Students in history class earn Harvard honor

Chengli Wang and James Buhain's work selected in prestigious Harvard contest

5/13/2013 | By: John Trent  |

The challenge was simple. Answer an open invitation from one of the world's foremost experts on the history of comparative medicine, analyze a topic and submit mini-essays so that said expert can incorporate only a handful of winning submissions into an upcoming high-profile lecture held at one of the world's most prestigious universities.

History Professor Hugh Shapiro encouraged his students to take the challenge. To Shapiro's delight, two of his students' efforts were chosen by Shigehisa Kuriyama, professor and chair of the Department of East Asian Languages and Civilizations at Harvard University, for Kuriyama's presentation  as part of the three-day, mid-April Reischauer Lectures at Harvard's Fairbank Center for Chinese Studies.

"It's a big honor," Shapiro said, noting that Kuriyama included content from essays submitted by University students Chengli Wang and James Buhain.

Wang, a 27-year-old, first-year Ph.D. student in political science from Chengdu in the Sichuan Province of southwest China, wrote on the subject of distraction "and contending for what truly matters."

Wang said he wasn't sure if his submission was strong or not. However, he said he found the topic interesting, and worked very hard to prepare for it. He spent three weeks researching and writing the essay.

"As the saying goes," he said good-naturedly, "'Newborn calves are not afraid of tigers.'"

Wang said he was asleep when he received the news last month.

"In only five seconds, I quickly jumped up from my bed and opened my laptop to check the news," he said. "To be honest, I did not believe the happiness was real until I saw my name and essay on the website of the Fairbank Center.

"This is a very important encouragement for my future career."

Buhain, a 23-year-old political science major who is minoring in Asian Studies, said he, too, had some doubts about if his essay would actually be selected. Buhain wrote on curiosity and distraction.

"I was really shocked, happy as well as excited when I found this out," he said. "Just knowing that Harvard University recognized my talent as well as ideas that I put on my paper, makes me feel good inside. Through this submission, it has told me that I have a niche as well as a skill when it comes to writing."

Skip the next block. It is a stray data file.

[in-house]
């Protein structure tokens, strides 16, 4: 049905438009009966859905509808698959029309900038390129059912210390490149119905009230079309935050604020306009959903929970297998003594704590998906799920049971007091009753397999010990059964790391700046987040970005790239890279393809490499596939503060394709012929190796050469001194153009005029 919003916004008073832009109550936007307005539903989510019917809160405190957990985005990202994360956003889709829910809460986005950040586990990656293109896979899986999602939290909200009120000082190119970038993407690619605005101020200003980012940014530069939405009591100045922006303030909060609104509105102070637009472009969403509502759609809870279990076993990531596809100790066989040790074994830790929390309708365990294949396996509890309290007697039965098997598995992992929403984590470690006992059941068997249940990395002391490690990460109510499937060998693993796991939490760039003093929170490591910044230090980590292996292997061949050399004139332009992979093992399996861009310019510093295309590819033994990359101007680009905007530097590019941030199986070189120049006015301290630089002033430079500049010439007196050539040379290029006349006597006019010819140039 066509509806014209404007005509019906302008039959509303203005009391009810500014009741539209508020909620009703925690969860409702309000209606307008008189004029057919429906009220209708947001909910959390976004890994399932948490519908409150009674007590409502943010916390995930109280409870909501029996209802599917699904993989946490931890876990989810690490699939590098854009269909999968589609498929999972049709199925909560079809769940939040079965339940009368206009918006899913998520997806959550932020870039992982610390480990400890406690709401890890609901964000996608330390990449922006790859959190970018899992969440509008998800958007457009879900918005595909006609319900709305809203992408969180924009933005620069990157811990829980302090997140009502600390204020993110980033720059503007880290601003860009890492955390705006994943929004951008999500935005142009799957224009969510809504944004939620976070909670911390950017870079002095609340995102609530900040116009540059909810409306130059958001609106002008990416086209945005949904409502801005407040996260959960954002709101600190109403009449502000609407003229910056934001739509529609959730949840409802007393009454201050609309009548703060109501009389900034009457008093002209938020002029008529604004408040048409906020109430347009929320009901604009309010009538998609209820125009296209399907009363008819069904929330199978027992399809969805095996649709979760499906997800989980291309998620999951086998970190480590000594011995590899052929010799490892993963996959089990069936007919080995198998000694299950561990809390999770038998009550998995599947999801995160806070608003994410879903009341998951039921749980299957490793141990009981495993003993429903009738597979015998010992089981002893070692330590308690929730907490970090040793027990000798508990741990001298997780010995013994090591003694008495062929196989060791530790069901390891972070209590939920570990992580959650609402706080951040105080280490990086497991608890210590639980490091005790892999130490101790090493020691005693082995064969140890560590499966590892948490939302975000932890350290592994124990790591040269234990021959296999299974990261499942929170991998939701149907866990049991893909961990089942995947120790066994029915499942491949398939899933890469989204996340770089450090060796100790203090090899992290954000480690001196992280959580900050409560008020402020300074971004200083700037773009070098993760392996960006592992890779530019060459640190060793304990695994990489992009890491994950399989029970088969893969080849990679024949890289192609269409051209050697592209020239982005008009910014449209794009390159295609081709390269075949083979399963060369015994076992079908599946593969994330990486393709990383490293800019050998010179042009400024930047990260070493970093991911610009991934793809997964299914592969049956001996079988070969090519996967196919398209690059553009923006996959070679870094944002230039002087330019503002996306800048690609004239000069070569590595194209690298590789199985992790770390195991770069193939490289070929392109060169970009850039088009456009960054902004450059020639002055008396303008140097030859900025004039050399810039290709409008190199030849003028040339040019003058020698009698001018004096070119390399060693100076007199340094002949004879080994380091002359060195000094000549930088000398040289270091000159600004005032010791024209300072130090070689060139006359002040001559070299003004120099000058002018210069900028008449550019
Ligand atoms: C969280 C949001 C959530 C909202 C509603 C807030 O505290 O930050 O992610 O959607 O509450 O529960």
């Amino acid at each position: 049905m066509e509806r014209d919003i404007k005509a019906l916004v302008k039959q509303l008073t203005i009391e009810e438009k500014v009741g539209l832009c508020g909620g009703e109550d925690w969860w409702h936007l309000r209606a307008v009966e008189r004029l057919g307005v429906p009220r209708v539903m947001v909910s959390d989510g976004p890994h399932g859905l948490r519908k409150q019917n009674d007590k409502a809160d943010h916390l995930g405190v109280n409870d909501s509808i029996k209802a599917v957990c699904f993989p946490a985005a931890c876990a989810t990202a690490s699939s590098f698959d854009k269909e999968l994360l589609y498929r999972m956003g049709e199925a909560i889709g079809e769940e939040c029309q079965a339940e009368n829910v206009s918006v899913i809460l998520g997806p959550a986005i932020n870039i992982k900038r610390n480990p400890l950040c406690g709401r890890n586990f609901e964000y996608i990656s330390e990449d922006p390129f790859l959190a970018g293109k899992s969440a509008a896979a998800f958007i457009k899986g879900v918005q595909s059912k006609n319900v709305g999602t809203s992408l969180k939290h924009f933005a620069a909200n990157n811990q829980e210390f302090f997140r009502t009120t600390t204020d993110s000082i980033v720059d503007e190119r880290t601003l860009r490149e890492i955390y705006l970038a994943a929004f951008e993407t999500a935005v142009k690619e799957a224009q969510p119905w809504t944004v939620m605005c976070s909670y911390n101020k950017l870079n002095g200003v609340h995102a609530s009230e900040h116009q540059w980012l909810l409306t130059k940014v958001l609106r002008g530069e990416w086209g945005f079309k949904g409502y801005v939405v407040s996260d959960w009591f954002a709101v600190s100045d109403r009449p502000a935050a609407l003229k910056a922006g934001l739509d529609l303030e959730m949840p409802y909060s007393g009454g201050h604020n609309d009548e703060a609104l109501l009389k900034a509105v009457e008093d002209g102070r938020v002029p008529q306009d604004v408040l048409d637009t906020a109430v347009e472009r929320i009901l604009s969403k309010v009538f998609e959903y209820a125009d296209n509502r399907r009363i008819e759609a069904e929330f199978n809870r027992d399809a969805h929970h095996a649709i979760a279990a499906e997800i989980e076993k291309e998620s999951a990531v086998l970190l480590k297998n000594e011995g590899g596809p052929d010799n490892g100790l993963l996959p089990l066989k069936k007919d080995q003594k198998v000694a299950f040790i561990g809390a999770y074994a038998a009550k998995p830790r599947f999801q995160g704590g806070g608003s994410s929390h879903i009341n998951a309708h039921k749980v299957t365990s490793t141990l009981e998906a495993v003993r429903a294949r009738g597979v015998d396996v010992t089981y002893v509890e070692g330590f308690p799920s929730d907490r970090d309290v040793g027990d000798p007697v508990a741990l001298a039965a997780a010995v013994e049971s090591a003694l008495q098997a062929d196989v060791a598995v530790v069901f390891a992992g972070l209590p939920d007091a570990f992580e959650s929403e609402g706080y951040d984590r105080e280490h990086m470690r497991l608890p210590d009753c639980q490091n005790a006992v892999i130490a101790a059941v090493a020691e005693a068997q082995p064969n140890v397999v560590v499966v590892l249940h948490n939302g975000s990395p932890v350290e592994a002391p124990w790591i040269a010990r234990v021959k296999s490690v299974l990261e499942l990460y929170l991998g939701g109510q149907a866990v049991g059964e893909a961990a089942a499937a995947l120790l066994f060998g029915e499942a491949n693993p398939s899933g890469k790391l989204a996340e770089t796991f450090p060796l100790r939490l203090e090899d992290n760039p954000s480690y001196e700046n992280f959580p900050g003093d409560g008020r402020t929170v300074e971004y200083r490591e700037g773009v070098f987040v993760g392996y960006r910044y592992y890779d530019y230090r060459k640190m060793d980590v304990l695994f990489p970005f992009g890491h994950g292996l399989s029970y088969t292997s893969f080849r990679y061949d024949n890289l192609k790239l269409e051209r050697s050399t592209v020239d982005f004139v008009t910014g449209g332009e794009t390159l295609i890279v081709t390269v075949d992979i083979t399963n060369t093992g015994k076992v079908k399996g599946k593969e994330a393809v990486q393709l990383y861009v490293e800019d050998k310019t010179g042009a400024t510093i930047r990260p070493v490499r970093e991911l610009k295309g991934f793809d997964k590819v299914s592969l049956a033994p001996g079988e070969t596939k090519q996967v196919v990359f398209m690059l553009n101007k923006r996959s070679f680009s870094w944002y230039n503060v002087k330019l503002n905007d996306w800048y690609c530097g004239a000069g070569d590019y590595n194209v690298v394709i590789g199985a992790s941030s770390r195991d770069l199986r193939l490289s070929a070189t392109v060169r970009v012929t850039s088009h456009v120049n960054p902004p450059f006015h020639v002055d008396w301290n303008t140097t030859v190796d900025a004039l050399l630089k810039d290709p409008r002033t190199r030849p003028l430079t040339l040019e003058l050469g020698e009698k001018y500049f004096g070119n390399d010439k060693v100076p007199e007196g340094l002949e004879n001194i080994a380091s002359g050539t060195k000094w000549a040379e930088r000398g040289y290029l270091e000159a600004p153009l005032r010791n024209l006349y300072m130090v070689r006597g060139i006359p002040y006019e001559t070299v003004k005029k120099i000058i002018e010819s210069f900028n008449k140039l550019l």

Both students credited Shapiro - who received his Ph.D. from Harvard - with bringing the course content of "Pathologies of Daily Life in Modern China" to life for them.

"Professor Shapiro is truly a remarkable professor," Buhain said. "I heard great things about Professor Shapiro from my friends that took him, so I wanted to really take a class with him. When I took his class, I knew that what my friend said was indeed true. Professor Shapiro is such a great professor because he makes you think depending on what you want to know. ... If you want to learn about China and anything regarding Asia, Professor Shapiro is the one to take."

Added Wang: "Dr. Shapiro is a very wise and nice professor. He is a very knowledgeable Asian expert. We did a lot of communication both inside and outside class. I talked to him about my idea about doing an underground news study in modern China history, and he gave me an emphatic, 'Yes.' I felt so excited after that communication, because Dr. Shapiro let me confirm that my study is worthy."

Wang said he hopes to have the opportunity to further his studies at a place like Harvard's Fairbank Center, in the near future. He eventually hopes to become an international political economy analyst for an international organization such as World Bank.

Buhain, with an emphasis in international relations, said he would "love" to travel to different countries and "talk to people regarding about how they feel their economy is doing as well as how their president is running their country." In particular, he hopes to help students in Asia with their English language skills, "because Asian people are now finding out that learning English is important when it comes to finding employment." Working as an English as a Second Language (ESL) teacher, he said, should provide an important steppingstone to help Buhain find work in Asia.

Both students said their experience with the creation of their essays was enriching, personally and academically. In addition to thinking critically and working on their persuasive writing skills, they said they've gained confidence in their abilities.

"I will have to admit, writing this paper was challenging," Buhain said.

That the effort was chosen was simply icing on the cake.

"You will never know when an opportunity will strike you," he added.






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